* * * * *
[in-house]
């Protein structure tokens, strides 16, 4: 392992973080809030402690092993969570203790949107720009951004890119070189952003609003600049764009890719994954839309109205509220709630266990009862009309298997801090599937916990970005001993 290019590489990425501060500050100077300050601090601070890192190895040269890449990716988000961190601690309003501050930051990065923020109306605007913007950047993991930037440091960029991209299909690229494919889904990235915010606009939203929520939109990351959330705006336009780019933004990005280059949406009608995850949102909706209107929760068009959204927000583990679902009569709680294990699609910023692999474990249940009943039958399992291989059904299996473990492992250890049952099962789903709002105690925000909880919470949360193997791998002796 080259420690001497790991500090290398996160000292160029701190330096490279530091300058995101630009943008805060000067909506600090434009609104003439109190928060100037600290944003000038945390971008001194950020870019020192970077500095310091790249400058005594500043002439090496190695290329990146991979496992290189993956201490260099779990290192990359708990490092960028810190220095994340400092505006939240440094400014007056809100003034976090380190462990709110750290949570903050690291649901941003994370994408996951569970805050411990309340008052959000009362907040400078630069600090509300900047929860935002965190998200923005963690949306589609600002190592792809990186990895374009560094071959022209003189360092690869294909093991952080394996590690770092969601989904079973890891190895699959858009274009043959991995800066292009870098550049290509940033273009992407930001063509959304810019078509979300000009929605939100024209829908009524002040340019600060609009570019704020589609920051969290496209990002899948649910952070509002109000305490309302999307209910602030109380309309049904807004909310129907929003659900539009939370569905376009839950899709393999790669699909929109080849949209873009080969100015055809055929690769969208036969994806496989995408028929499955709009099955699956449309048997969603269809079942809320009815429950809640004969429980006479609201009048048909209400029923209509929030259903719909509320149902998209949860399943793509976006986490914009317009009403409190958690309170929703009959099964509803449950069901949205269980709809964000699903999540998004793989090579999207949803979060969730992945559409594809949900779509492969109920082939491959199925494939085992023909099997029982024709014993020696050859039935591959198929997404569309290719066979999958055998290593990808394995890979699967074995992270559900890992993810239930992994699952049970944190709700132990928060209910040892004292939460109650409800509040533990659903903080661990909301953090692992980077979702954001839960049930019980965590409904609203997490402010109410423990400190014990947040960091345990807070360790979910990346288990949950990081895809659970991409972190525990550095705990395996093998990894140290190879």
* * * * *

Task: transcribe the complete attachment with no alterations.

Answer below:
[in-house]
């Protein structure tokens, strides 16, 4: 392992973080809030402690092993969570203790949107720009951004890119070189952003609003600049764009890719994954839309109205509220709630266990009862009309298997801090599937916990970005001993 290019590489990425501060500050100077300050601090601070890192190895040269890449990716988000961190601690309003501050930051990065923020109306605007913007950047993991930037440091960029991209299909690229494919889904990235915010606009939203929520939109990351959330705006336009780019933004990005280059949406009608995850949102909706209107929760068009959204927000583990679902009569709680294990699609910023692999474990249940009943039958399992291989059904299996473990492992250890049952099962789903709002105690925000909880919470949360193997791998002796 080259420690001497790991500090290398996160000292160029701190330096490279530091300058995101630009943008805060000067909506600090434009609104003439109190928060100037600290944003000038945390971008001194950020870019020192970077500095310091790249400058005594500043002439090496190695290329990146991979496992290189993956201490260099779990290192990359708990490092960028810190220095994340400092505006939240440094400014007056809100003034976090380190462990709110750290949570903050690291649901941003994370994408996951569970805050411990309340008052959000009362907040400078630069600090509300900047929860935002965190998200923005963690949306589609600002190592792809990186990895374009560094071959022209003189360092690869294909093991952080394996590690770092969601989904079973890891190895699959858009274009043959991995800066292009870098550049290509940033273009992407930001063509959304810019078509979300000009929605939100024209829908009524002040340019600060609009570019704020589609920051969290496209990002899948649910952070509002109000305490309302999307209910602030109380309309049904807004909310129907929003659900539009939370569905376009839950899709393999790669699909929109080849949209873009080969100015055809055929690769969208036969994806496989995408028929499955709009099955699956449309048997969603269809079942809320009815429950809640004969429980006479609201009048048909209400029923209509929030259903719909509320149902998209949860399943793509976006986490914009317009009403409190958690309170929703009959099964509803449950069901949205269980709809964000699903999540998004793989090579999207949803979060969730992945559409594809949900779509492969109920082939491959199925494939085992023909099997029982024709014993020696050859039935591959198929997404569309290719066979999958055998290593990808394995890979699967074995992270559900890992993810239930992994699952049970944190709700132990928060209910040892004292939460109650409800509040533990659903903080661990909301953090692992980077979702954001839960049930019980965590409904609203997490402010109410423990400190014990947040960091345990807070360790979910990346288990949950990081895809659970991409972190525990550095705990395996093998990894140290190879």